But returning to history for a moment … Through the middle of the twentieth century, segregationists overwhelmingly voted Democratic – and that includes four election victories for the patriarch of quintessential modern liberalism, Franklin Delano Roosevelt. University types conveniently ignore this long standing “relationship” of racism and political ideology – that is, until white Southerners began voting Republican in the 1960s. Suddenly, such connections mattered. To academia, the affiliation between racism and liberalism was nothing more than sheer coincidence prior to the 1960s, but once the GOP began drawing Southern whites, the connection somehow became obvious and worthy of mentioning.
Incidentally, I happen to agree that early twentieth-century Roosevelt liberalism was not inherently or philosophically tied to the racism that permeated the Democrat Party (especially in the South).
Precisely my point.
Through the end of the 1960s and into the 1970s, as the Democrat Party continued to shift more blatantly leftward, older segregationists were, in essence, forced to choose between the lesser of two evils in terms of party affiliation. Theirs was a weakening coalition anyway – certainly not strong enough to form a third party – so their leanings, in the absence of anything better, tended toward more race-neutral politics and smaller government.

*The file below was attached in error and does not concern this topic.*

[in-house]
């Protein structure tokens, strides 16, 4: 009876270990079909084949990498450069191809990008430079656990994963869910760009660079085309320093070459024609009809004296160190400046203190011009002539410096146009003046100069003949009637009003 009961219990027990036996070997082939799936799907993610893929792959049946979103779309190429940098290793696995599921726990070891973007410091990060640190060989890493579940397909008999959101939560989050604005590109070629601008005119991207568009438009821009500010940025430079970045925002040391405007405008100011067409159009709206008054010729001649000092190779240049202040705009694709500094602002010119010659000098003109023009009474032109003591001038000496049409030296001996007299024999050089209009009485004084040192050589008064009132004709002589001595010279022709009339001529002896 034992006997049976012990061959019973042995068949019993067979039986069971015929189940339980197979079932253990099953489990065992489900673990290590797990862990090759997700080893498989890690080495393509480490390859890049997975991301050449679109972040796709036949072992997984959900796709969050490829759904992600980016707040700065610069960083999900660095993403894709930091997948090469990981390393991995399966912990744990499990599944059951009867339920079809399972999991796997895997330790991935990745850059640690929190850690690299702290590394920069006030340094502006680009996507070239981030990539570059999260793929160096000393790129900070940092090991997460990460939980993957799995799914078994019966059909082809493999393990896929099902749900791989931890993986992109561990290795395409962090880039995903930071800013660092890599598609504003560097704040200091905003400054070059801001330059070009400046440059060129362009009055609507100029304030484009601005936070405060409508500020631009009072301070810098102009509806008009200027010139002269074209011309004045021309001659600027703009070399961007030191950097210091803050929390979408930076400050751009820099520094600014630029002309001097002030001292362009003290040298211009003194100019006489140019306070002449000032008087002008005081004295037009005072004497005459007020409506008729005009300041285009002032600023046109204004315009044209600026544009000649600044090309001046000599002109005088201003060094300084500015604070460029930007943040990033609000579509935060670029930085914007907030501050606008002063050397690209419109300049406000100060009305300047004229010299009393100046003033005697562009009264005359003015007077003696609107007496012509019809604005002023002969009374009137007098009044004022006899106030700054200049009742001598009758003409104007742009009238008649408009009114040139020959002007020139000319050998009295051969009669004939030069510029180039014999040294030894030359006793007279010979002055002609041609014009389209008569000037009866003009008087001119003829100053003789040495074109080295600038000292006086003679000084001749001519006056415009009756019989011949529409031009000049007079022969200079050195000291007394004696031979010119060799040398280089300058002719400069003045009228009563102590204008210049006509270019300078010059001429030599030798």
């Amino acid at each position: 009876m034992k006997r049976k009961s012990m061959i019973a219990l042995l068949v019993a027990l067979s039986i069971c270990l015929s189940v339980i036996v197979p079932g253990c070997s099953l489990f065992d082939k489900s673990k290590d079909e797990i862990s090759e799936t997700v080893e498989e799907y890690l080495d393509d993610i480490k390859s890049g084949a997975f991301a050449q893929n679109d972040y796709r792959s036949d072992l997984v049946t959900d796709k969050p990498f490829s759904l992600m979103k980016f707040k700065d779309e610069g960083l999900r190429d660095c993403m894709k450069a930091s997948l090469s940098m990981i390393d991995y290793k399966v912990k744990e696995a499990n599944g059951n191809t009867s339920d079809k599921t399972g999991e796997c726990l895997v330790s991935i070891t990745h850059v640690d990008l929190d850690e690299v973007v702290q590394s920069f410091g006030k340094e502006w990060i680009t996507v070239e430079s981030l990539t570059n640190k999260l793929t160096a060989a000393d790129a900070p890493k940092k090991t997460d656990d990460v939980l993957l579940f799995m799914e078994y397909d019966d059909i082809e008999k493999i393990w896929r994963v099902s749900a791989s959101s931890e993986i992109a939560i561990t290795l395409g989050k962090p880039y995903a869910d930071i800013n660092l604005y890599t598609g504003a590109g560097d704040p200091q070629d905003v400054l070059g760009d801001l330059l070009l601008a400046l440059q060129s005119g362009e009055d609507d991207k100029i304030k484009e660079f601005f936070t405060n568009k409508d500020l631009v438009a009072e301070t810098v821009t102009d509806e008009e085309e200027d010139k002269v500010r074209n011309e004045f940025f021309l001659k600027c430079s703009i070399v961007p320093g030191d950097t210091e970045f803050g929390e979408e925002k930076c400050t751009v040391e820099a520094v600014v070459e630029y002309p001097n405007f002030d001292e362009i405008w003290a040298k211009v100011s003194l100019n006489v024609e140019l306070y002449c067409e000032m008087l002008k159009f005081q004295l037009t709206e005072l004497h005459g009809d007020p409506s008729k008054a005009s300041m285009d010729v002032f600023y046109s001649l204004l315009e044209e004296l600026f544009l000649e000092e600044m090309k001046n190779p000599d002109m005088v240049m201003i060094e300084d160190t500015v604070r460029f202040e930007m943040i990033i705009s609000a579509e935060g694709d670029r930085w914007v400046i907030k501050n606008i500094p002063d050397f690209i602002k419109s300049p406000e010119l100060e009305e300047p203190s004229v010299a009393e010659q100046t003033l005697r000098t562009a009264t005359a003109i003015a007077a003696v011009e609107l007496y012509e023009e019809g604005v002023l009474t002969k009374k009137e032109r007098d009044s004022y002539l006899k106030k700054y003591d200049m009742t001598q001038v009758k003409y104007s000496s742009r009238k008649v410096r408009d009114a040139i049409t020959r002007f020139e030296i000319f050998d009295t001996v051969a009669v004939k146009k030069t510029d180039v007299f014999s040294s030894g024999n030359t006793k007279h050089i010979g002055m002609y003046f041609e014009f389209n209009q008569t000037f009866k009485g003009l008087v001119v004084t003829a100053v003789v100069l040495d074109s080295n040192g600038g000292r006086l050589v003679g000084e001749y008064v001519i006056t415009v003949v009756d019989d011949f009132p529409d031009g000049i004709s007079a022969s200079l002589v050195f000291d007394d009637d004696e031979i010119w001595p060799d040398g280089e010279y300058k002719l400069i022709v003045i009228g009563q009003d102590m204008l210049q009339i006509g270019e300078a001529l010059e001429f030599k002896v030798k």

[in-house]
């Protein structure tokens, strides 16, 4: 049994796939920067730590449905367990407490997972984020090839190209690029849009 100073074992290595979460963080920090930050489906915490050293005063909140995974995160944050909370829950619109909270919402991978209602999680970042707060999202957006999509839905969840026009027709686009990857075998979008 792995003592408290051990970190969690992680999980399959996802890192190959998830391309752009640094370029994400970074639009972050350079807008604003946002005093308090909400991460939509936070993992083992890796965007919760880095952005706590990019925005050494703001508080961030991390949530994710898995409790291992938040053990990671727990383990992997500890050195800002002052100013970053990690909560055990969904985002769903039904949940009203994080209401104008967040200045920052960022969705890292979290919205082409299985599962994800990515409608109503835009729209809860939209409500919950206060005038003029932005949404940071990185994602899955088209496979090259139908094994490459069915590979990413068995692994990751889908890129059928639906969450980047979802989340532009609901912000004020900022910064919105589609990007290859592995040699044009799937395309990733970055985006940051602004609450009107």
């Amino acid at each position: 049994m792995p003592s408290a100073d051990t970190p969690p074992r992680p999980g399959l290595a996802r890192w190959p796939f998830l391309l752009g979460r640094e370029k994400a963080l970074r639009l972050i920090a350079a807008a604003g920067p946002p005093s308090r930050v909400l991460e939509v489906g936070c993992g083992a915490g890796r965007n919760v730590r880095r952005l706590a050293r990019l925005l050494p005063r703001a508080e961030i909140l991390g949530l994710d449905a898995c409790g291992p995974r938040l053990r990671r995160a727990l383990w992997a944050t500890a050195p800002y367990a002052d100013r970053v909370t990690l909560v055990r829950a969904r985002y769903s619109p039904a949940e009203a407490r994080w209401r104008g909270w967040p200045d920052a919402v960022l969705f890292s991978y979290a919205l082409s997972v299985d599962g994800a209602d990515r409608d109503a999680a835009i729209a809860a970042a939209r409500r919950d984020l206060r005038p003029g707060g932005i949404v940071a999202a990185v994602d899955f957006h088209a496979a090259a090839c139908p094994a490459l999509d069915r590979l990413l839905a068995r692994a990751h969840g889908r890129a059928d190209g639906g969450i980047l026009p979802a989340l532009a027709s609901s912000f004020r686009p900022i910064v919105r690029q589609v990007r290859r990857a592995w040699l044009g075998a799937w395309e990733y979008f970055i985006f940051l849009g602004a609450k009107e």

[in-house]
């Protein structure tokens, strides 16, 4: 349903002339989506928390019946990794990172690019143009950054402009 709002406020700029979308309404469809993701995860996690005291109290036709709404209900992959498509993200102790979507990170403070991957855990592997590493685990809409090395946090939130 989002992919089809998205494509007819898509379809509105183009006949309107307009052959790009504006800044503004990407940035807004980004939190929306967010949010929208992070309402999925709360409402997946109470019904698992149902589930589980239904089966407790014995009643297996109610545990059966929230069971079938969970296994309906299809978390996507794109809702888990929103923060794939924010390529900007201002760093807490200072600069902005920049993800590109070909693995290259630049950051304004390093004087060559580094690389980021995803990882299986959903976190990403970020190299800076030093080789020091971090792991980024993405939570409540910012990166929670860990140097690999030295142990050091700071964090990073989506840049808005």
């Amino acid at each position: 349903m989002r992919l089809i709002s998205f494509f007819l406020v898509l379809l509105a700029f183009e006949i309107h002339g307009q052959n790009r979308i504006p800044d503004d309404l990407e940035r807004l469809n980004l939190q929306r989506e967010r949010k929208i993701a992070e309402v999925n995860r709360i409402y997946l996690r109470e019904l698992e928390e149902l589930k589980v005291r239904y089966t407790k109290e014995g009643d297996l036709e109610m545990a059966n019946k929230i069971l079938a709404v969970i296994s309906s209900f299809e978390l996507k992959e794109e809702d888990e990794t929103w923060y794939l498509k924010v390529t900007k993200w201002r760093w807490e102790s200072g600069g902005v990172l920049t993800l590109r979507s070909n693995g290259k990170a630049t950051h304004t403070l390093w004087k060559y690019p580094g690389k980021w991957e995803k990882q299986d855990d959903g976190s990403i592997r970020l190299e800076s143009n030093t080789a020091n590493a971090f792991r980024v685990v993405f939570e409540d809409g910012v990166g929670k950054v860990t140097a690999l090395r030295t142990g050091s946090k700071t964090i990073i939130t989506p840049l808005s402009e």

The Democrat Party, meanwhile, was reinventing itself, becoming the anti-war, big government, welfare party. Liberals were, among other things, promoting abortion rights, bussing and affirmative action.
Many middle class Americans didn’t like what they were hearing from Democrats and began jumping ship – and not just in the South either.
It wasn’t until the 1980s that most white southerners actually identified themselves as Republicans. And it wasn’t until a decade later when Republicans finally held most House seats in the South.
That the decline of racism – particularly in the South – coincides with the steady rise of Republican affiliation is, to say the least, most interesting.